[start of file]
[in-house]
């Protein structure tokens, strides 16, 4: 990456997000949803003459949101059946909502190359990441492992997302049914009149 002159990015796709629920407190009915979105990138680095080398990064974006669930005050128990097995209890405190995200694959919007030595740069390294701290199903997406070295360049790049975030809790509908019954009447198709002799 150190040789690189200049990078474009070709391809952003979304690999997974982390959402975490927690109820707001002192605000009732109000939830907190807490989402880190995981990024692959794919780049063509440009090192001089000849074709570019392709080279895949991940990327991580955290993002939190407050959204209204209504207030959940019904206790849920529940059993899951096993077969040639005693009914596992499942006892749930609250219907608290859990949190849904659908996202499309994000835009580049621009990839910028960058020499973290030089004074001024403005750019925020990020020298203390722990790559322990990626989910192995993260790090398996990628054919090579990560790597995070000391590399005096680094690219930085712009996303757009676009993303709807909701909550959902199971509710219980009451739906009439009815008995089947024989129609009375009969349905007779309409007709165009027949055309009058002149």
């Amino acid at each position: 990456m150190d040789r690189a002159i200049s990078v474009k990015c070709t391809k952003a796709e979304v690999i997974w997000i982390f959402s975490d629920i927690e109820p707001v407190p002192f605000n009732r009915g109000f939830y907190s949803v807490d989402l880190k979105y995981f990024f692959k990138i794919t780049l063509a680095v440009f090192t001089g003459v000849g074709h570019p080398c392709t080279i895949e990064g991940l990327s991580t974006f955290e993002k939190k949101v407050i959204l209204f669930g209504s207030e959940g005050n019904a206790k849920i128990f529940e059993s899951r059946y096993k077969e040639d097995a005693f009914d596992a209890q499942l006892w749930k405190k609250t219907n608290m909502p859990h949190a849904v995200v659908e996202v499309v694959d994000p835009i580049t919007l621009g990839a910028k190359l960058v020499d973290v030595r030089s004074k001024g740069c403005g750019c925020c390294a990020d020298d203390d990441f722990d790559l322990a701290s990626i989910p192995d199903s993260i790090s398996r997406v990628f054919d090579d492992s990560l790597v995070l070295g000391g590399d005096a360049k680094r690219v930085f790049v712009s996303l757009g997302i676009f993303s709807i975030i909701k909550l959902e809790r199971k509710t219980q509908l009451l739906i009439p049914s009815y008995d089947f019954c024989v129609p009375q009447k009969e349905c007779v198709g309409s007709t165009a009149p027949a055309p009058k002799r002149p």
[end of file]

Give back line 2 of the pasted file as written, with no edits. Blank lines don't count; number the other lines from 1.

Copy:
């Protein structure tokens, strides 16, 4: 990456997000949803003459949101059946909502190359990441492992997302049914009149 002159990015796709629920407190009915979105990138680095080398990064974006669930005050128990097995209890405190995200694959919007030595740069390294701290199903997406070295360049790049975030809790509908019954009447198709002799 150190040789690189200049990078474009070709391809952003979304690999997974982390959402975490927690109820707001002192605000009732109000939830907190807490989402880190995981990024692959794919780049063509440009090192001089000849074709570019392709080279895949991940990327991580955290993002939190407050959204209204209504207030959940019904206790849920529940059993899951096993077969040639005693009914596992499942006892749930609250219907608290859990949190849904659908996202499309994000835009580049621009990839910028960058020499973290030089004074001024403005750019925020990020020298203390722990790559322990990626989910192995993260790090398996990628054919090579990560790597995070000391590399005096680094690219930085712009996303757009676009993303709807909701909550959902199971509710219980009451739906009439009815008995089947024989129609009375009969349905007779309409007709165009027949055309009058002149």